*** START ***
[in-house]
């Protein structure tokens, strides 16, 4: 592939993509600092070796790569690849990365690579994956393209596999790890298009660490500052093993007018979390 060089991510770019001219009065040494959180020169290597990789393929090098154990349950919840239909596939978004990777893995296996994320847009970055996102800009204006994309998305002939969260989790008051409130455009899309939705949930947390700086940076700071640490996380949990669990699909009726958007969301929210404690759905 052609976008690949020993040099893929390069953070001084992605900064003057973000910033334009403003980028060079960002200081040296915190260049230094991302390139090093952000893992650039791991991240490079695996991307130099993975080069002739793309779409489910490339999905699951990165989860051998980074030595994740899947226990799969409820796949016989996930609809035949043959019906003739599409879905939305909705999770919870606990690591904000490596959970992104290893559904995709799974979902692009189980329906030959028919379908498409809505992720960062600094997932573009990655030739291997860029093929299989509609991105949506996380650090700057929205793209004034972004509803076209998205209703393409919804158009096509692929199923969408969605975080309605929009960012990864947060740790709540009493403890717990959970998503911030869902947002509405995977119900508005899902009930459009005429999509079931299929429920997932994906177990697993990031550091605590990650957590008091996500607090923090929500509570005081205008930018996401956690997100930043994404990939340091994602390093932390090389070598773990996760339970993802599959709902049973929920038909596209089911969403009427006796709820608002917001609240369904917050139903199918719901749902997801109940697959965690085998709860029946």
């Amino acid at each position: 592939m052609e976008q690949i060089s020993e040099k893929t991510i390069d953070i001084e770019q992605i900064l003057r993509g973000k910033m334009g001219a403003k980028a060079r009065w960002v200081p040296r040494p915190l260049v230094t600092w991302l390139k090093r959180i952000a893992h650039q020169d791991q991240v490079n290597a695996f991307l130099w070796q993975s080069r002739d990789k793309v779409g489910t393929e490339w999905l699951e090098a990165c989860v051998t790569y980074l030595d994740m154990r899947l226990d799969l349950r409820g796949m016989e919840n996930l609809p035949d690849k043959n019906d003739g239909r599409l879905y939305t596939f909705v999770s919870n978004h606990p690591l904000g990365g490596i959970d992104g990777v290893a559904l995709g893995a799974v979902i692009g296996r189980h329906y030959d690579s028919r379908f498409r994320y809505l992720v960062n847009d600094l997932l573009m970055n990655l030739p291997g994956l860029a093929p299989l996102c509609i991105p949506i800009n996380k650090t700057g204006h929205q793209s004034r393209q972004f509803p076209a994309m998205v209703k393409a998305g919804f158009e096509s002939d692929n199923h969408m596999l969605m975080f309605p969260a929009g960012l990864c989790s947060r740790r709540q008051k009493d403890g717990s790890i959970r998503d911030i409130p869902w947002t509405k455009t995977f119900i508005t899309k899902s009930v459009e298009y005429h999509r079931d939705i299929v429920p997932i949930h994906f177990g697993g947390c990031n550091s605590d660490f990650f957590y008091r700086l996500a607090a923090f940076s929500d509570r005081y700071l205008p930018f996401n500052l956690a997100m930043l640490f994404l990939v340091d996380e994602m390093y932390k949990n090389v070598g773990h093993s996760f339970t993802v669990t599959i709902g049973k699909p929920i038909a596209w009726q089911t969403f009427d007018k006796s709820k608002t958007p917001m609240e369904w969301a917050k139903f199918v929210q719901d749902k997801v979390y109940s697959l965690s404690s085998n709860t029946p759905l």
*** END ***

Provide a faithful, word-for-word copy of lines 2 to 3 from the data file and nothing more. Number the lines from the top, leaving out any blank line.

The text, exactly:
């Protein structure tokens, strides 16, 4: 592939993509600092070796790569690849990365690579994956393209596999790890298009660490500052093993007018979390 060089991510770019001219009065040494959180020169290597990789393929090098154990349950919840239909596939978004990777893995296996994320847009970055996102800009204006994309998305002939969260989790008051409130455009899309939705949930947390700086940076700071640490996380949990669990699909009726958007969301929210404690759905 052609976008690949020993040099893929390069953070001084992605900064003057973000910033334009403003980028060079960002200081040296915190260049230094991302390139090093952000893992650039791991991240490079695996991307130099993975080069002739793309779409489910490339999905699951990165989860051998980074030595994740899947226990799969409820796949016989996930609809035949043959019906003739599409879905939305909705999770919870606990690591904000490596959970992104290893559904995709799974979902692009189980329906030959028919379908498409809505992720960062600094997932573009990655030739291997860029093929299989509609991105949506996380650090700057929205793209004034972004509803076209998205209703393409919804158009096509692929199923969408969605975080309605929009960012990864947060740790709540009493403890717990959970998503911030869902947002509405995977119900508005899902009930459009005429999509079931299929429920997932994906177990697993990031550091605590990650957590008091996500607090923090929500509570005081205008930018996401956690997100930043994404990939340091994602390093932390090389070598773990996760339970993802599959709902049973929920038909596209089911969403009427006796709820608002917001609240369904917050139903199918719901749902997801109940697959965690085998709860029946």
């Amino acid at each position: 592939m052609e976008q690949i060089s020993e040099k893929t991510i390069d953070i001084e770019q992605i900064l003057r993509g973000k910033m334009g001219a403003k980028a060079r009065w960002v200081p040296r040494p915190l260049v230094t600092w991302l390139k090093r959180i952000a893992h650039q020169d791991q991240v490079n290597a695996f991307l130099w070796q993975s080069r002739d990789k793309v779409g489910t393929e490339w999905l699951e090098a990165c989860v051998t790569y980074l030595d994740m154990r899947l226990d799969l349950r409820g796949m016989e919840n996930l609809p035949d690849k043959n019906d003739g239909r599409l879905y939305t596939f909705v999770s919870n978004h606990p690591l904000g990365g490596i959970d992104g990777v290893a559904l995709g893995a799974v979902i692009g296996r189980h329906y030959d690579s028919r379908f498409r994320y809505l992720v960062n847009d600094l997932l573009m970055n990655l030739p291997g994956l860029a093929p299989l996102c509609i991105p949506i800009n996380k650090t700057g204006h929205q793209s004034r393209q972004f509803p076209a994309m998205v209703k393409a998305g919804f158009e096509s002939d692929n199923h969408m596999l969605m975080f309605p969260a929009g960012l990864c989790s947060r740790r709540q008051k009493d403890g717990s790890i959970r998503d911030i409130p869902w947002t509405k455009t995977f119900i508005t899309k899902s009930v459009e298009y005429h999509r079931d939705i299929v429920p997932i949930h994906f177990g697993g947390c990031n550091s605590d660490f990650f957590y008091r700086l996500a607090a923090f940076s929500d509570r005081y700071l205008p930018f996401n500052l956690a997100m930043l640490f994404l990939v340091d996380e994602m390093y932390k949990n090389v070598g773990h093993s996760f339970t993802v669990t599959i709902g049973k699909p929920i038909a596209w009726q089911t969403f009427d007018k006796s709820k608002t958007p917001m609240e369904w969301a917050k139903f199918v929210q719901d749902k997801v979390y109940s697959l965690s404690s085998n709860t029946p759905l």